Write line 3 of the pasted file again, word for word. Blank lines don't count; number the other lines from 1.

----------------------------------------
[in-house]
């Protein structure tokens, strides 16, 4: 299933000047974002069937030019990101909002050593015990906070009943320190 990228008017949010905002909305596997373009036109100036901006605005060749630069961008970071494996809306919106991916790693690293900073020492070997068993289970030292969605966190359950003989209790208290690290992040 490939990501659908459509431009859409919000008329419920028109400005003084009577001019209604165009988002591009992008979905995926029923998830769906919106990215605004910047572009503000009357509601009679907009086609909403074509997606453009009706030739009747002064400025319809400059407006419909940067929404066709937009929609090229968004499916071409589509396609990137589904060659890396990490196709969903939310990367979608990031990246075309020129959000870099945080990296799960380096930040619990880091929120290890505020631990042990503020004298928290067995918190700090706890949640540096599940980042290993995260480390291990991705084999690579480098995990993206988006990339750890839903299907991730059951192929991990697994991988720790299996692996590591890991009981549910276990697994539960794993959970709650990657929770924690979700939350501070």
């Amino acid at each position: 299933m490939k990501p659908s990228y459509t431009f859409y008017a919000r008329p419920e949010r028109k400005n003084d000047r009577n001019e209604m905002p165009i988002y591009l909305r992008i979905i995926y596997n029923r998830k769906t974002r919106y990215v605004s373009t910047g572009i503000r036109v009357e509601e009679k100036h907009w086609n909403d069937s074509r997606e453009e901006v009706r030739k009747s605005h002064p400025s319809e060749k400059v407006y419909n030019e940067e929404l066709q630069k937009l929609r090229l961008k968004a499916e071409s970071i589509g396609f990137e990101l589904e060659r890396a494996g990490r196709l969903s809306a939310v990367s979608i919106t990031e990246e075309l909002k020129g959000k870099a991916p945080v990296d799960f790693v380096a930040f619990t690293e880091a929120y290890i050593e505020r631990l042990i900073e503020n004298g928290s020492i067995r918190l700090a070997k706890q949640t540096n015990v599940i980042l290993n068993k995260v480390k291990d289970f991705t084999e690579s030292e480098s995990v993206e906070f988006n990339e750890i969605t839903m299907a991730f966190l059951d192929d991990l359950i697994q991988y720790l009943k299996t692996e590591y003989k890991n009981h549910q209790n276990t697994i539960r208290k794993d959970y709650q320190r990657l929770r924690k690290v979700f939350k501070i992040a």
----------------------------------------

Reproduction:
């Amino acid at each position: 299933m490939k990501p659908s990228y459509t431009f859409y008017a919000r008329p419920e949010r028109k400005n003084d000047r009577n001019e209604m905002p165009i988002y591009l909305r992008i979905i995926y596997n029923r998830k769906t974002r919106y990215v605004s373009t910047g572009i503000r036109v009357e509601e009679k100036h907009w086609n909403d069937s074509r997606e453009e901006v009706r030739k009747s605005h002064p400025s319809e060749k400059v407006y419909n030019e940067e929404l066709q630069k937009l929609r090229l961008k968004a499916e071409s970071i589509g396609f990137e990101l589904e060659r890396a494996g990490r196709l969903s809306a939310v990367s979608i919106t990031e990246e075309l909002k020129g959000k870099a991916p945080v990296d799960f790693v380096a930040f619990t690293e880091a929120y290890i050593e505020r631990l042990i900073e503020n004298g928290s020492i067995r918190l700090a070997k706890q949640t540096n015990v599940i980042l290993n068993k995260v480390k291990d289970f991705t084999e690579s030292e480098s995990v993206e906070f988006n990339e750890i969605t839903m299907a991730f966190l059951d192929d991990l359950i697994q991988y720790l009943k299996t692996e590591y003989k890991n009981h549910q209790n276990t697994i539960r208290k794993d959970y709650q320190r990657l929770r924690k690290v979700f939350k501070i992040a």